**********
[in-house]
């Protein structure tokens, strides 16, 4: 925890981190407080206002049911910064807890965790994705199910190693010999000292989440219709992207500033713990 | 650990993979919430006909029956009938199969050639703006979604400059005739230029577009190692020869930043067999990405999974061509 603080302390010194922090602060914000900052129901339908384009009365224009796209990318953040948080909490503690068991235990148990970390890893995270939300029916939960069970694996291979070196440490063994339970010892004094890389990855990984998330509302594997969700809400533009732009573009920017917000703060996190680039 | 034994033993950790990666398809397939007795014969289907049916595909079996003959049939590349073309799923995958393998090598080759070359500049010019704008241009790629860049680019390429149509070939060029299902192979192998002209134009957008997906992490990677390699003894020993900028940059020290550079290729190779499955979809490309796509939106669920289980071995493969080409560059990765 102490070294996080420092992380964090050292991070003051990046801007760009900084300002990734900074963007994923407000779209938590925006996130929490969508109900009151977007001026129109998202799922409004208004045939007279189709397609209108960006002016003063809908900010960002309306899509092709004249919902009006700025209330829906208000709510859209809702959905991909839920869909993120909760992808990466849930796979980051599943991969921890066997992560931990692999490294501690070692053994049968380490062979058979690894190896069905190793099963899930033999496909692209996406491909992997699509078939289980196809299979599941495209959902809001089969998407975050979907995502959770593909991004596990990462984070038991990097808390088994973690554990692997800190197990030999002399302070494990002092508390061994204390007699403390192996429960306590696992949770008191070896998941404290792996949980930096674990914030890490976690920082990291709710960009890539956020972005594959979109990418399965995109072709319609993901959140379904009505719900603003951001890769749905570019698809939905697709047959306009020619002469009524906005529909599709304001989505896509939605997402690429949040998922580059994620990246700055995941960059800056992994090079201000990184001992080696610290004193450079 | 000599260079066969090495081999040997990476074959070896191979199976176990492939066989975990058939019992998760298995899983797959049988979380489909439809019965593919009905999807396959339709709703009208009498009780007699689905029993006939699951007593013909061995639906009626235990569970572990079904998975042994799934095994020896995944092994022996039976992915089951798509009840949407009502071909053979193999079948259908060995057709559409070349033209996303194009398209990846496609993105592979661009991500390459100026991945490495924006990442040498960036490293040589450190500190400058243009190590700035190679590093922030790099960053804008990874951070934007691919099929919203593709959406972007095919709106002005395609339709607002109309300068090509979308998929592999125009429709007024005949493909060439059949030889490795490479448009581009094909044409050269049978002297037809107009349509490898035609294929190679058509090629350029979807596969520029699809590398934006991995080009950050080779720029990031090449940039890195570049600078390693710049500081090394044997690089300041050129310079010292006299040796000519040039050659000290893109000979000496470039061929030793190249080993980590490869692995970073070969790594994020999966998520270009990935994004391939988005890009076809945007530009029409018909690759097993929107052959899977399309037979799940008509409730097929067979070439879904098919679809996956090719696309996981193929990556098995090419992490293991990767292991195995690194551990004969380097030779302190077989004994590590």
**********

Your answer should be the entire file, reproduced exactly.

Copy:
[in-house]
């Protein structure tokens, strides 16, 4: 925890981190407080206002049911910064807890965790994705199910190693010999000292989440219709992207500033713990 | 650990993979919430006909029956009938199969050639703006979604400059005739230029577009190692020869930043067999990405999974061509 603080302390010194922090602060914000900052129901339908384009009365224009796209990318953040948080909490503690068991235990148990970390890893995270939300029916939960069970694996291979070196440490063994339970010892004094890389990855990984998330509302594997969700809400533009732009573009920017917000703060996190680039 | 034994033993950790990666398809397939007795014969289907049916595909079996003959049939590349073309799923995958393998090598080759070359500049010019704008241009790629860049680019390429149509070939060029299902192979192998002209134009957008997906992490990677390699003894020993900028940059020290550079290729190779499955979809490309796509939106669920289980071995493969080409560059990765 102490070294996080420092992380964090050292991070003051990046801007760009900084300002990734900074963007994923407000779209938590925006996130929490969508109900009151977007001026129109998202799922409004208004045939007279189709397609209108960006002016003063809908900010960002309306899509092709004249919902009006700025209330829906208000709510859209809702959905991909839920869909993120909760992808990466849930796979980051599943991969921890066997992560931990692999490294501690070692053994049968380490062979058979690894190896069905190793099963899930033999496909692209996406491909992997699509078939289980196809299979599941495209959902809001089969998407975050979907995502959770593909991004596990990462984070038991990097808390088994973690554990692997800190197990030999002399302070494990002092508390061994204390007699403390192996429960306590696992949770008191070896998941404290792996949980930096674990914030890490976690920082990291709710960009890539956020972005594959979109990418399965995109072709319609993901959140379904009505719900603003951001890769749905570019698809939905697709047959306009020619002469009524906005529909599709304001989505896509939605997402690429949040998922580059994620990246700055995941960059800056992994090079201000990184001992080696610290004193450079 | 000599260079066969090495081999040997990476074959070896191979199976176990492939066989975990058939019992998760298995899983797959049988979380489909439809019965593919009905999807396959339709709703009208009498009780007699689905029993006939699951007593013909061995639906009626235990569970572990079904998975042994799934095994020896995944092994022996039976992915089951798509009840949407009502071909053979193999079948259908060995057709559409070349033209996303194009398209990846496609993105592979661009991500390459100026991945490495924006990442040498960036490293040589450190500190400058243009190590700035190679590093922030790099960053804008990874951070934007691919099929919203593709959406972007095919709106002005395609339709607002109309300068090509979308998929592999125009429709007024005949493909060439059949030889490795490479448009581009094909044409050269049978002297037809107009349509490898035609294929190679058509090629350029979807596969520029699809590398934006991995080009950050080779720029990031090449940039890195570049600078390693710049500081090394044997690089300041050129310079010292006299040796000519040039050659000290893109000979000496470039061929030793190249080993980590490869692995970073070969790594994020999966998520270009990935994004391939988005890009076809945007530009029409018909690759097993929107052959899977399309037979799940008509409730097929067979070439879904098919679809996956090719696309996981193929990556098995090419992490293991990767292991195995690194551990004969380097030779302190077989004994590590």